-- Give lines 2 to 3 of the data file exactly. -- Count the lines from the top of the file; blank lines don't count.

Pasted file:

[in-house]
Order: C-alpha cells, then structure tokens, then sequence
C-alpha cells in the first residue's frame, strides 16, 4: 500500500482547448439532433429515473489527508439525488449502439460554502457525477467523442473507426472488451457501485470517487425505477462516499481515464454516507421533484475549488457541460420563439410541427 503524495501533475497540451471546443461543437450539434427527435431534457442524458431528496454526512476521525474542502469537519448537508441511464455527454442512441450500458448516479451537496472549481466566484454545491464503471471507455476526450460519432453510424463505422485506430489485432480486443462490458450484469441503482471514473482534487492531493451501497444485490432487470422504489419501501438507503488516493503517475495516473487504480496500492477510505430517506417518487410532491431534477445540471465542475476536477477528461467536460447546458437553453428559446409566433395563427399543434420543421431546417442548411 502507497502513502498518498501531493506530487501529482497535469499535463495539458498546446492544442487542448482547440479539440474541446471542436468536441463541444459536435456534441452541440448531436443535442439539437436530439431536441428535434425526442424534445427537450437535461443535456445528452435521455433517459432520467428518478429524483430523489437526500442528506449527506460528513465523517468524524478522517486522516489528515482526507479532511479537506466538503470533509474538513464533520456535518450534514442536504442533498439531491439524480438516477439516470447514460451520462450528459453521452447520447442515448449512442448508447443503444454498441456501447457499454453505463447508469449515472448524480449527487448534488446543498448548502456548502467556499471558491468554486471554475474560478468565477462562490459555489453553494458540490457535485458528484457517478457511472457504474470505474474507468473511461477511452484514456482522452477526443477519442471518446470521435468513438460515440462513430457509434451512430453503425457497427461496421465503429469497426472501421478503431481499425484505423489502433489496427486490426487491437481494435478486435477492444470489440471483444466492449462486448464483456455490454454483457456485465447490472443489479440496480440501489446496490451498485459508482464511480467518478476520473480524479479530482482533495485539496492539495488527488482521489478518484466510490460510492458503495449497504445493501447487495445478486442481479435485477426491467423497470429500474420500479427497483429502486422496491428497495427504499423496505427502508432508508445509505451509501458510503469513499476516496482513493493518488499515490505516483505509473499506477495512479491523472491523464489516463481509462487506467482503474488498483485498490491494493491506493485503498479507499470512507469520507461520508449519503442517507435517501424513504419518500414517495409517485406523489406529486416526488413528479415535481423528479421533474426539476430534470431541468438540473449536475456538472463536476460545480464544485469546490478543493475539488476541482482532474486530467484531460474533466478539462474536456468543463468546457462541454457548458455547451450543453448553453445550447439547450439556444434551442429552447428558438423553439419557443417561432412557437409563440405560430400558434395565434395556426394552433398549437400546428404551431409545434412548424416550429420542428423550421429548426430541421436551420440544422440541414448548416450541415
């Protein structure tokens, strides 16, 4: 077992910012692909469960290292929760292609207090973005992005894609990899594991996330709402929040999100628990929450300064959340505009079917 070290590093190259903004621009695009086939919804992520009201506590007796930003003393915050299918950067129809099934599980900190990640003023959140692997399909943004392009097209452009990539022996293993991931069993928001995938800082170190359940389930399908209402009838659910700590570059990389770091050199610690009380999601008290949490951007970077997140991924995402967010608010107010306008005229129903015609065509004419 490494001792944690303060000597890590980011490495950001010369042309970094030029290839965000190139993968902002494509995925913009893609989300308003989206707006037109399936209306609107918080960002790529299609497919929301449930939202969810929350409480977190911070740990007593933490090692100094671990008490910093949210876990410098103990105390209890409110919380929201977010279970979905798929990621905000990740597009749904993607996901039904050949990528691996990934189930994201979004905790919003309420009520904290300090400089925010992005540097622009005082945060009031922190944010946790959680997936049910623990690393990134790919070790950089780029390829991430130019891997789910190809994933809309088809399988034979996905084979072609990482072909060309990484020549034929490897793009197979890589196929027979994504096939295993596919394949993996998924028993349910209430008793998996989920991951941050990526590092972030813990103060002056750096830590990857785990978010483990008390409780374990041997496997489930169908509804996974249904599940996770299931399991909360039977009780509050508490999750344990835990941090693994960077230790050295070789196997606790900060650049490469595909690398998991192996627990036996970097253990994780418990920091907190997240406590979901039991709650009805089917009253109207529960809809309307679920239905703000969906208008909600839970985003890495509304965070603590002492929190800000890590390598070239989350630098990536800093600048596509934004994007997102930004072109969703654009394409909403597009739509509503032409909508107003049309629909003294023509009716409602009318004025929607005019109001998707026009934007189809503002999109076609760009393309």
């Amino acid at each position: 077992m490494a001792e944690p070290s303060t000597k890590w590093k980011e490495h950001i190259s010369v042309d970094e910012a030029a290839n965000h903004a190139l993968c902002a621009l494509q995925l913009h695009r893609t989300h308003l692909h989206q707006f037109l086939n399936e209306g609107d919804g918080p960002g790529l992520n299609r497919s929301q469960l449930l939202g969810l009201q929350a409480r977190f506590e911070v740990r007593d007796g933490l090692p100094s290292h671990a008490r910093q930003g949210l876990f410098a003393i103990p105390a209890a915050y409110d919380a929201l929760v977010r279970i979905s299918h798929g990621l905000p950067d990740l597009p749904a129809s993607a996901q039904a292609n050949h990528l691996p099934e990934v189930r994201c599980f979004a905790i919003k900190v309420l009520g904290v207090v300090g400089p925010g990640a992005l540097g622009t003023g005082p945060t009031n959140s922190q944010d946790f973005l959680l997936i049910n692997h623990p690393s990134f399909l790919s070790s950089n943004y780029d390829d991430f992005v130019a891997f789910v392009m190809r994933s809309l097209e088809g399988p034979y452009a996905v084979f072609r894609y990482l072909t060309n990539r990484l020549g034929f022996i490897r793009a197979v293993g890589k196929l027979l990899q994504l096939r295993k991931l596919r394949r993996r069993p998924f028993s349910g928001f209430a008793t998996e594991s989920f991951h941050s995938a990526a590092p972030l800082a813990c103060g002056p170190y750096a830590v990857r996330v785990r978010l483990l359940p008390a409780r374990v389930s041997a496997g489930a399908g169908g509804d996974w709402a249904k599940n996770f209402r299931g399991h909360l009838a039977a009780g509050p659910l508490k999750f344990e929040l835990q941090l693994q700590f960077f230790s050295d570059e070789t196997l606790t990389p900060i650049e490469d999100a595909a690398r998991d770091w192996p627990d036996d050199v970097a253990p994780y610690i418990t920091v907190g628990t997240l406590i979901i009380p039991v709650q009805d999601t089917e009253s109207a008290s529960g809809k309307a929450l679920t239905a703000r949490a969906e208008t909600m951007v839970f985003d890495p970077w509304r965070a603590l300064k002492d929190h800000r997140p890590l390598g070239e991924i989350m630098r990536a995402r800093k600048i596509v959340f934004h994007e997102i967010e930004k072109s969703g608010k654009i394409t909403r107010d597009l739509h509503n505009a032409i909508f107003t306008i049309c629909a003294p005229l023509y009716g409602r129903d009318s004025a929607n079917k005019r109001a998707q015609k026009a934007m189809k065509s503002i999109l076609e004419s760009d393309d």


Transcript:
Order: C-alpha cells, then structure tokens, then sequence
C-alpha cells in the first residue's frame, strides 16, 4: 500500500482547448439532433429515473489527508439525488449502439460554502457525477467523442473507426472488451457501485470517487425505477462516499481515464454516507421533484475549488457541460420563439410541427 503524495501533475497540451471546443461543437450539434427527435431534457442524458431528496454526512476521525474542502469537519448537508441511464455527454442512441450500458448516479451537496472549481466566484454545491464503471471507455476526450460519432453510424463505422485506430489485432480486443462490458450484469441503482471514473482534487492531493451501497444485490432487470422504489419501501438507503488516493503517475495516473487504480496500492477510505430517506417518487410532491431534477445540471465542475476536477477528461467536460447546458437553453428559446409566433395563427399543434420543421431546417442548411 502507497502513502498518498501531493506530487501529482497535469499535463495539458498546446492544442487542448482547440479539440474541446471542436468536441463541444459536435456534441452541440448531436443535442439539437436530439431536441428535434425526442424534445427537450437535461443535456445528452435521455433517459432520467428518478429524483430523489437526500442528506449527506460528513465523517468524524478522517486522516489528515482526507479532511479537506466538503470533509474538513464533520456535518450534514442536504442533498439531491439524480438516477439516470447514460451520462450528459453521452447520447442515448449512442448508447443503444454498441456501447457499454453505463447508469449515472448524480449527487448534488446543498448548502456548502467556499471558491468554486471554475474560478468565477462562490459555489453553494458540490457535485458528484457517478457511472457504474470505474474507468473511461477511452484514456482522452477526443477519442471518446470521435468513438460515440462513430457509434451512430453503425457497427461496421465503429469497426472501421478503431481499425484505423489502433489496427486490426487491437481494435478486435477492444470489440471483444466492449462486448464483456455490454454483457456485465447490472443489479440496480440501489446496490451498485459508482464511480467518478476520473480524479479530482482533495485539496492539495488527488482521489478518484466510490460510492458503495449497504445493501447487495445478486442481479435485477426491467423497470429500474420500479427497483429502486422496491428497495427504499423496505427502508432508508445509505451509501458510503469513499476516496482513493493518488499515490505516483505509473499506477495512479491523472491523464489516463481509462487506467482503474488498483485498490491494493491506493485503498479507499470512507469520507461520508449519503442517507435517501424513504419518500414517495409517485406523489406529486416526488413528479415535481423528479421533474426539476430534470431541468438540473449536475456538472463536476460545480464544485469546490478543493475539488476541482482532474486530467484531460474533466478539462474536456468543463468546457462541454457548458455547451450543453448553453445550447439547450439556444434551442429552447428558438423553439419557443417561432412557437409563440405560430400558434395565434395556426394552433398549437400546428404551431409545434412548424416550429420542428423550421429548426430541421436551420440544422440541414448548416450541415